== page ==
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July 01, 2013

Senior Identity Theft: A Problem in this Day and Age

Sarah Anderson

On May 7, 2013, the Federal Trade Commission hosted a forum entitled “Senior Identity Theft: A Problem in this Day and Age.” The FTC brought together experts from government, private industry, and public interest groups to discuss different types of senior identity theft, the challenges of victims of identity theft, and educating the public on senior identity theft.

Tax and Government Benefits ID Theft
For seniors, this type of identity theft occurs in one of three ways. Most commonly, a fraudster will scan obituaries to learn of recent deaths and request the master death file from the Social Security Administration. By obtaining the social security numbers and personal identifiable information (PII) of those who have recently died, fraudsters can file tax returns under those numbers and claim the refunds. The fraud is generally not discovered until family members of the deceased file a final tax return, only to discover that one has already been filed.    

Another way that fraudsters steal PII from seniors is through phishing scams via email or telemarketing schemes. Seniors have also had their identities stolen by using non-attorney/non-CPA tax preparers. Once fraudsters have a senior’s PII, they can make purchases using the senior’s credit or can redirect government benefits to their own accounts.

The following tips can help seniors protect themselves from tax and government benefits identity theft:

Medical ID Theft
With over 95% of health organizations reporting at least one significant breach of medical information in a recent study, this particular form of identity theft not only has economic effects but can also have serious medical repercussions as the fraudster’s health records become combined with the senior’s.

There are two main ways PII is obtained in medical identity theft. One way is a breach in the electronic records of a health organization. This is generally done by an organized group. More commonly, a single individual gains access to a senior’s Medicare card and photocopies it or snaps a picture with a cell phone. This individual could be a health-care worker, a physician, a person offering other medical services, or even a family member.

A Medicare number is an individual’s social security number followed by a letter. Once a fraudster has this number, not only can medical records be compromised but the number can also be used for other forms of identity theft. The theft is generally not discovered until a senior receives unsolicited medical equipment or discovers unauthorized charges on an Explanation of Benefits.

Once a senior’s medical identity has been stolen, the biggest concern is that medical records could have been compromised. If someone is billing unneeded services to a senior’s Medicare account, those services become part of the medical records and could delay proper medical treatment in the future. It can be difficult to have medical records corrected, because under HIPAA, an individual is only entitled to their own medical records. A physician may not feel comfortable releasing those medical records once he or she knows that the records have been compromised. This could be remedied by requesting the physician redact the information known to be fraudulent before releasing the records to the patient.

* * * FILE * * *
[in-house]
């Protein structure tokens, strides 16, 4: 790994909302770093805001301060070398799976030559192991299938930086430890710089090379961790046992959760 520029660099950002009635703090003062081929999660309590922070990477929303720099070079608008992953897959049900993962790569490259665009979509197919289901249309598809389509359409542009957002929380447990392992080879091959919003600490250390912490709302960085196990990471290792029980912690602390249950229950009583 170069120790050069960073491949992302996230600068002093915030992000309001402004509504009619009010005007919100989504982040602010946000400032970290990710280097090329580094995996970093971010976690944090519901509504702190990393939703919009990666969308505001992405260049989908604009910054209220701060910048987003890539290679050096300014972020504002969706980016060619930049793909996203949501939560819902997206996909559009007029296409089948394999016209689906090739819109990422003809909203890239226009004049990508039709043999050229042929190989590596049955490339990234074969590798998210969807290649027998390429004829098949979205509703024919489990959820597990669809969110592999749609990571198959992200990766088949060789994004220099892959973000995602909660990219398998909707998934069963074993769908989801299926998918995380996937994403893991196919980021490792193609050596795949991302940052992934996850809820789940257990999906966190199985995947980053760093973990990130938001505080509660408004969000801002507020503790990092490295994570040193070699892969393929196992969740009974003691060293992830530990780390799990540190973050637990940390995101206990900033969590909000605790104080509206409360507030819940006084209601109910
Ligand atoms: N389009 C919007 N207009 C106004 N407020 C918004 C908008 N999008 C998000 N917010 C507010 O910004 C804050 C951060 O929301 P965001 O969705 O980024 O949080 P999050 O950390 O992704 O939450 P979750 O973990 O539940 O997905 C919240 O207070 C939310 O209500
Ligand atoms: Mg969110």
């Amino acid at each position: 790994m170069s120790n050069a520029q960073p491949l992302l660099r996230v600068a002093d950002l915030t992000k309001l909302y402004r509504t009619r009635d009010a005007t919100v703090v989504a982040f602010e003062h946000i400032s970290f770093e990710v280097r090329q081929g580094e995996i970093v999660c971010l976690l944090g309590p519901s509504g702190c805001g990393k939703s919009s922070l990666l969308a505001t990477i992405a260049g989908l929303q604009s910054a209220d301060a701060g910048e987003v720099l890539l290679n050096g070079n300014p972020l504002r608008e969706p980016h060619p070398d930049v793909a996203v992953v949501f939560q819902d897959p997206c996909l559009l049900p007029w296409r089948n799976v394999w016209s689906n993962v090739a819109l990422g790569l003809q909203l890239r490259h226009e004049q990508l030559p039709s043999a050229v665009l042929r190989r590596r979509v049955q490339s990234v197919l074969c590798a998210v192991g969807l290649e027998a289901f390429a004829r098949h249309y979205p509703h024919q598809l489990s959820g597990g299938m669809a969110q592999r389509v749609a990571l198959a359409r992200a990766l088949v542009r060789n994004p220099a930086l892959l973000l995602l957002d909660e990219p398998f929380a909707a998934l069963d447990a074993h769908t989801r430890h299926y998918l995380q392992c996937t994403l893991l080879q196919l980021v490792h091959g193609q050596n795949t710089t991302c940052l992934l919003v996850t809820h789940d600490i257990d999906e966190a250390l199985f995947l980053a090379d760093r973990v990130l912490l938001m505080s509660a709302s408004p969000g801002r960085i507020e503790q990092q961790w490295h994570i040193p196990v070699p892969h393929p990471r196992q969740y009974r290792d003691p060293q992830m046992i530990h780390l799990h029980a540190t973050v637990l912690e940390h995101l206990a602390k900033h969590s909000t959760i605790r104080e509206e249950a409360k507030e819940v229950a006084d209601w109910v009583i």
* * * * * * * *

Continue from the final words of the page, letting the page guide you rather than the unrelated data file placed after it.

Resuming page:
Along with the tips listed above, the following tips can further protect seniors from medical identity theft:

  • Carry a photocopy of your Medicare card with the numbers blacked out,
  • Keep a calendar of medical appointments that can be checked against service dates listed on your Explanation of Benefits,
  • Watch for unsolicited credit cards, bills for items you did not purchase, and services you did not order,
  • Keep a current copy of your medical records, and
  • Don’t take advantage of any free offers of transportation or meals that require disclosure of your Medicare card.

ID Theft in Long-Term Care Situations
Long-term care here includes nursing homes, assisted living, and in-home care. Seniors in this group are vulnerable because so many individuals have access to them and their personal papers.

Some red flags that signal identity theft include:

  • Missing papers, bills, or documents,
  • Unknown charges on credit cards or Explanation of Benefits,
  • Bank accounts that are short money to pay bills,
  • Seniors are isolated from family and friends,
  • Seniors become secretive,
  • Seniors have new acquaintances,
  • Unexpected changes to a power of attorney, beneficiary designation, or will.

Senior Education Outreach
The final discussion of the day was on how to educate seniors about financial and medical identity theft. It was pointed out that everyone has a tendency to believe that crime happens to other people. Therefore, it is important to make sure that the message fit the target audience. This can be done by using appropriate images that reflect the lifestyle of the target audience and using a catchy headline for an educational campaign that draws interest. ■

Sarah Anderson

About the Author: Sarah Anderson is a third-year law student at Thomas M. Cooley Law School in Auburn Hills, MI, and an intern with the Commission on Law and Aging.